17:16 GMT25 September 2020
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    Mysterious ruins discovered deep in the Argentinian jungle are believed to be the remains of a secret hideout built at a desolate and inaccessible location to harbor Nazis in case they lost World War II.

    A team of archaeologists from the University of Buenos Aires found what was left of the three abandoned houses in Argentina's Teyu Cuare park located on the border with Paraguay. They were apparently built in the early 1940s to house high-ranking Nazi leaders.

    Researchers discovered several coins minted in the Third Reich between 1938 and 1941, as well as a porcelain plate manufactured in Germany. The findings, as well as the choice of the location indicate that the buildings were built by the Germans, archaeologist Daniel Schávelzon said, according to the Clarin newspaper.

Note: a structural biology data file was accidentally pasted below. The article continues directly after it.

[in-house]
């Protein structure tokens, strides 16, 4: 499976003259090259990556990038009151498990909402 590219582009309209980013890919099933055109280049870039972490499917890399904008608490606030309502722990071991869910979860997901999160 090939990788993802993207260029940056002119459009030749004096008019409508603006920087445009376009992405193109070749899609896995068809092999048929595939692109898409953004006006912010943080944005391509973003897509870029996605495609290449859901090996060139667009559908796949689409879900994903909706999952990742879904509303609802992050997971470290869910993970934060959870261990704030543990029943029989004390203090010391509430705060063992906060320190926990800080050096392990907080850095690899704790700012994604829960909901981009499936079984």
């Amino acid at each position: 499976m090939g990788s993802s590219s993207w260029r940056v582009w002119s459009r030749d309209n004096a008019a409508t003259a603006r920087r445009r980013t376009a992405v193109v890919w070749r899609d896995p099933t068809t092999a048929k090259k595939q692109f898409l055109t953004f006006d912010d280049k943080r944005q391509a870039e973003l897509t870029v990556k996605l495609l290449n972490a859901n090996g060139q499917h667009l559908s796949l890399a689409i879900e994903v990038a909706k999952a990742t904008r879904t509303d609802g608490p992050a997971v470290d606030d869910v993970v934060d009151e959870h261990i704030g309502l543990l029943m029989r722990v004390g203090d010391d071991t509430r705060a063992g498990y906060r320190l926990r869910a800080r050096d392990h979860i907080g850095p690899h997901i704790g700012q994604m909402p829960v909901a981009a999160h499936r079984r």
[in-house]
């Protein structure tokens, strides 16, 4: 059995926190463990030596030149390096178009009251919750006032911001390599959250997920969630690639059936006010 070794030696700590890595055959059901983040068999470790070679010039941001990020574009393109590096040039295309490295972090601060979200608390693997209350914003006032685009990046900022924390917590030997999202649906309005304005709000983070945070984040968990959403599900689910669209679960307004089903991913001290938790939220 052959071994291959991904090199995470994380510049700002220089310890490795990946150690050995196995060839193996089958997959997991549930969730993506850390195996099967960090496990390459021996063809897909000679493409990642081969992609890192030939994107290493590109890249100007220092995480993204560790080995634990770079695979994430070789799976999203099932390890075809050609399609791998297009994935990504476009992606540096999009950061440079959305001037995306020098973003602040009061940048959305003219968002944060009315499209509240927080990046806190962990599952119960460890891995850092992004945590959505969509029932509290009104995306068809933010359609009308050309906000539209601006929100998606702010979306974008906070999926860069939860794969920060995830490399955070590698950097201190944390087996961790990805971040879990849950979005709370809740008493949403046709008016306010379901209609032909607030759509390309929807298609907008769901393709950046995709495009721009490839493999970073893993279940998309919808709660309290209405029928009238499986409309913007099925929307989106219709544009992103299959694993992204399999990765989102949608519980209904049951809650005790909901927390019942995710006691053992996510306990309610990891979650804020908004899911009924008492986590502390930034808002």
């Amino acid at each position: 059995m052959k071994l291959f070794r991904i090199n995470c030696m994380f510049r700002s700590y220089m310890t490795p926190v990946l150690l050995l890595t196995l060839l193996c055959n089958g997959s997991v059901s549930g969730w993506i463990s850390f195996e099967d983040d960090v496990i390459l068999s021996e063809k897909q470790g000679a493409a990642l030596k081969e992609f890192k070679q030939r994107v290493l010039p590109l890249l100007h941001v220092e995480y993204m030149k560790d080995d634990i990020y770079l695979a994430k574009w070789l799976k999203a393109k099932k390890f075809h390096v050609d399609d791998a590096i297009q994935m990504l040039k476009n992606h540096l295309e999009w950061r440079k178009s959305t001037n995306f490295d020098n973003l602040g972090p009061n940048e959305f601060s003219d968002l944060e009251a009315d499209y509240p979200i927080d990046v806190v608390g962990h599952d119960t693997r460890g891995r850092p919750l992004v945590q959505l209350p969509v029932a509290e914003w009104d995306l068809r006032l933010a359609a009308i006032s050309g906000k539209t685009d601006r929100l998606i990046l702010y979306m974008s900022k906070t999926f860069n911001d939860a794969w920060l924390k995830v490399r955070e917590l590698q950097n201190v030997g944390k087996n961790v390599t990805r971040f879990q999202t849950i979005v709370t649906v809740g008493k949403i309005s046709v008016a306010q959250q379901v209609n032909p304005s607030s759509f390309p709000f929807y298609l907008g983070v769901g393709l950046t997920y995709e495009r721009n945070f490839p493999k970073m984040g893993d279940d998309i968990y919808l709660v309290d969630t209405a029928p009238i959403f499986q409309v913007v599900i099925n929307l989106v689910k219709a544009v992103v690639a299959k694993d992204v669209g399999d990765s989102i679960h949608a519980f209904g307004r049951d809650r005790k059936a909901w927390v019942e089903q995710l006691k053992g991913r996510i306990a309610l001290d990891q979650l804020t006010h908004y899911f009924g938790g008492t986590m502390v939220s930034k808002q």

The Nazi hideouts have been uninhabited since Juan Perón, who served as Argentina's president from 1946 to 1955 and from 1973 to 1974, allowed thousands of Nazis and fascists from Croatia and Italy to come to the country following their defeat.


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    Third Reich, hideout, Nazis, archaeology, discovery, Argentina
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